Source code is up on Github.

Sunday, May 17, 2015

Consumed: Handling commands (F#)

As I wrote earlier, I've been working on porting a node.js web application to an F# console application. It's an application I wrote to learn node.js but still use today to keep track of all the things I consume.

The application is able to consume an item, to remove a consumed item and to query all consumed items.

In the previous post, I parsed command line arguments into typed commands and queries. Today, I'll look at handling the two commands.

I've refactored the command discriminated union to contain records with data that go along with the command - I found that this makes for more discoverable and refactor-friendly deconstruction later on.

Validation

Before we do anything with the command, we need to make sure it passes basic validation. The validate function takes a command, and returns a success or failure result. Validation can fail because an argument is empty, its structure is invalid or it's out of range. Inside the function we match the command discriminated union with each case, validate the data and return a result.

Producing events

Having validated the command, we can start thinking about doing something useful. I want the command handlers to be pure, to be able to focus on computation, without having to worry about side effects.

Since the node.js web application stores its data in the form of events, this one will too. I can now migrate the existing event store to a simple text file living in my Dropbox, for then to drop the existing Postgres database.

This means that command handlers will need to produce events.

Dependencies

Looking at the tests the command handlers need to satisfy, we know that a command handler depends on the system time and the eventstore.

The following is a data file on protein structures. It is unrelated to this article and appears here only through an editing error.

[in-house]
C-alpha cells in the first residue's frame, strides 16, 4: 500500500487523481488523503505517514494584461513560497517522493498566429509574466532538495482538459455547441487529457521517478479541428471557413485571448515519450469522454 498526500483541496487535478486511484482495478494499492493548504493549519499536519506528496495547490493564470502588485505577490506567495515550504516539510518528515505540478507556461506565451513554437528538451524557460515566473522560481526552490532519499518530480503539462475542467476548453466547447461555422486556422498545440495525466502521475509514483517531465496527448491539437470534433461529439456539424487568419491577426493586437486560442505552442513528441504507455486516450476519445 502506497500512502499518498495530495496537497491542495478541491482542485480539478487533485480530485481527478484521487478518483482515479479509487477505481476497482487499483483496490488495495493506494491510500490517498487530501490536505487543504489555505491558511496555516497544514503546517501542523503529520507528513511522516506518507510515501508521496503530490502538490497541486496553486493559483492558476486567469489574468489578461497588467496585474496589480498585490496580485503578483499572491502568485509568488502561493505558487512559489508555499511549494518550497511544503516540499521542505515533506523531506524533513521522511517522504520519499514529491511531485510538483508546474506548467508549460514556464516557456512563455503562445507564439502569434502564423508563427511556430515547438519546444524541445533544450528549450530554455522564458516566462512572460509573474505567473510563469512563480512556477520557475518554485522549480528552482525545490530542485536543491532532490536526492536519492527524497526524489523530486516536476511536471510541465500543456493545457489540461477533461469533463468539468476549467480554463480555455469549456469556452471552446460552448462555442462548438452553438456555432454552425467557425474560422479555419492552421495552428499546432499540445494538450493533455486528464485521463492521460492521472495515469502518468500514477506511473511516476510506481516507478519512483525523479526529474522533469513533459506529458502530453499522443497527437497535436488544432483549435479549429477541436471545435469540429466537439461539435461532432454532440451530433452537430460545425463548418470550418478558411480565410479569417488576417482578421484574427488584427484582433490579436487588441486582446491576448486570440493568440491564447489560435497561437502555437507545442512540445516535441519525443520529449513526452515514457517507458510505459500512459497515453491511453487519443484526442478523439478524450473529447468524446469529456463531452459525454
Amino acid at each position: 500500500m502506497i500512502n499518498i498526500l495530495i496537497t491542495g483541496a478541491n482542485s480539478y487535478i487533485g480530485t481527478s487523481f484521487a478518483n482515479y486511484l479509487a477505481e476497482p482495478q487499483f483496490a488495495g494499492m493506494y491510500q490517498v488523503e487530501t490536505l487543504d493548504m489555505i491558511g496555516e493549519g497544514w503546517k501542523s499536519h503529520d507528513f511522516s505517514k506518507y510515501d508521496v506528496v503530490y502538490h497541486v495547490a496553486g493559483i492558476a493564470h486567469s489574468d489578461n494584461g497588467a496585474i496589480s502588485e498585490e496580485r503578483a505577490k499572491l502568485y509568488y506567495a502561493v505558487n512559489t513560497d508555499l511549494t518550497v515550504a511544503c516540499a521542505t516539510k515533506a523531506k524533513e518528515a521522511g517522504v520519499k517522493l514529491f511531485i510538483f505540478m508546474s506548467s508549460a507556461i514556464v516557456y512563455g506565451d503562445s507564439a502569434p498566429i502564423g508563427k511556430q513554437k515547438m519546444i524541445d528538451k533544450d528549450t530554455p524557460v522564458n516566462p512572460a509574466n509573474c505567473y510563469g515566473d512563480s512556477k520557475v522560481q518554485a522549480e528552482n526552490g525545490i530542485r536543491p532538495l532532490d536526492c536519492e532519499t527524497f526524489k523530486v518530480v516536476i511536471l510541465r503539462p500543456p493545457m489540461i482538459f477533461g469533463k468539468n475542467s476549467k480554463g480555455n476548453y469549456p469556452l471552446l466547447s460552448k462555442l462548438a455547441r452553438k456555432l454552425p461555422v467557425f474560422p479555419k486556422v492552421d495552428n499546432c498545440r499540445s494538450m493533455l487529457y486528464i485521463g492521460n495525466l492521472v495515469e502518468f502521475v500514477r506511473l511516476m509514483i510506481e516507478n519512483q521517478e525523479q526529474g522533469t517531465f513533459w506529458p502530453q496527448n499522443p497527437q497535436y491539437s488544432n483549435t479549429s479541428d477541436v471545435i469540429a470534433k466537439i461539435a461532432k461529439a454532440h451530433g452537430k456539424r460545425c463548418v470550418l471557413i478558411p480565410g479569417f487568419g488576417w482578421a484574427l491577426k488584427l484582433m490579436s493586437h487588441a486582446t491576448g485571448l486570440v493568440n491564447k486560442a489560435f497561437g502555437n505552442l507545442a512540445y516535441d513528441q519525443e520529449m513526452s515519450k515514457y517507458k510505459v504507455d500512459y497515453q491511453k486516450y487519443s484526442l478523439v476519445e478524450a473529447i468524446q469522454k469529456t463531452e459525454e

The dependency on time is just a function that takes no arguments and returns a datetime.

An implementation could look like this.

Reading an event stream is a function that takes a stream name and returns an event stream.

Implementing a naïve event store takes more than one line on code.

An eventstore

This implementation stores events in a text file. When an event is stored, it gets serialized to JSON for then to be appended to a text file. When reading a stream it will read all events from disk, deserialize them to then filter by stream name before returning it as an event stream - it's not exactly web scale.

The signature for reading a stream doesn't satisfy the signature we defined earlier though. We can satisfy it by creating a partially applied function.

Handlers

Handlers focus on pure computation, they just need to return an event or a failure.

We can only consume an item once, and we can only remove items that exist. It shouldn't be possible to consume items that have been removed. There isn't much needed on the inside to cover these use cases.

We inject the event store and time dependencies by passing in the relevant functions - since I'm already using this function further on in program.fs, the compiler can infer the signatures, no need to explicitly state the signatures I defined earlier.

Side effects

So far we have been able to avoid intentional side effects - we did introduce functions that might have accidental side effects (reading from disk and reading the system time ). It would be nice to be able to restart the application without losing all state, so we need to take the result the command produced and persist it. A small function takes care of matching each result to invoke the relevant side effect. So far, we only want to store events. With this, we successfully isolated side effects to one small function.

Putting it all together

By now, we can validate commands, handle them and take care of their side effects. We can now compose those pieces together using Railway Oriented Programming and invoke the pipeline. The output gets matched, so we can print something relevant for the user to see.

Next time, we'll look at implementing queries.